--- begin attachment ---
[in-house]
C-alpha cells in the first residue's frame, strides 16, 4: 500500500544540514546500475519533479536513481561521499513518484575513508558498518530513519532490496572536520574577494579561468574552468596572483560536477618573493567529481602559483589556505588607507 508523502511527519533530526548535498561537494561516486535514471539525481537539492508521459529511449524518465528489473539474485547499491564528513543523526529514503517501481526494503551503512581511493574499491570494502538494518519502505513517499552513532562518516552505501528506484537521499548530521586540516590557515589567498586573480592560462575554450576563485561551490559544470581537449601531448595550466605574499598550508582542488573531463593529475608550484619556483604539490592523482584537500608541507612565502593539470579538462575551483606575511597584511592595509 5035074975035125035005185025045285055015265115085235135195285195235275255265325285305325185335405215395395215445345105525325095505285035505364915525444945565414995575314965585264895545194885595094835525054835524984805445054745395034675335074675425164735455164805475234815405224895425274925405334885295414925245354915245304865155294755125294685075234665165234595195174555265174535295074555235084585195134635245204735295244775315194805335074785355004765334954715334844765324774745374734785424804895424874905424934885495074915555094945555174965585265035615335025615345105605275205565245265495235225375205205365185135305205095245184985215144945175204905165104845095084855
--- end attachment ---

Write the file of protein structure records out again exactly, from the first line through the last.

[in-house]
C-alpha cells in the first residue's frame, strides 16, 4: 500500500544540514546500475519533479536513481561521499513518484575513508558498518530513519532490496572536520574577494579561468574552468596572483560536477618573493567529481602559483589556505588607507 508523502511527519533530526548535498561537494561516486535514471539525481537539492508521459529511449524518465528489473539474485547499491564528513543523526529514503517501481526494503551503512581511493574499491570494502538494518519502505513517499552513532562518516552505501528506484537521499548530521586540516590557515589567498586573480592560462575554450576563485561551490559544470581537449601531448595550466605574499598550508582542488573531463593529475608550484619556483604539490592523482584537500608541507612565502593539470579538462575551483606575511597584511592595509 5035074975035125035005185025045285055015265115085235135195285195235275255265325285305325185335405215395395215445345105525325095505285035505364915525444945565414995575314965585264895545194885595094835525054835524984805445054745395034675335074675425164735455164805475234815405224895425274925405334885295414925245354915245304865155294755125294685075234665165234595195174555265174535295074555235084585195134635245204735295244775315194805335074785355004765334954715334844765324774745374734785424804895424874905424934885495074915555094945555174965585265035615335025615345105605275205565245265495235225375205205365185135305205095245184985215144945175204905165104845095084855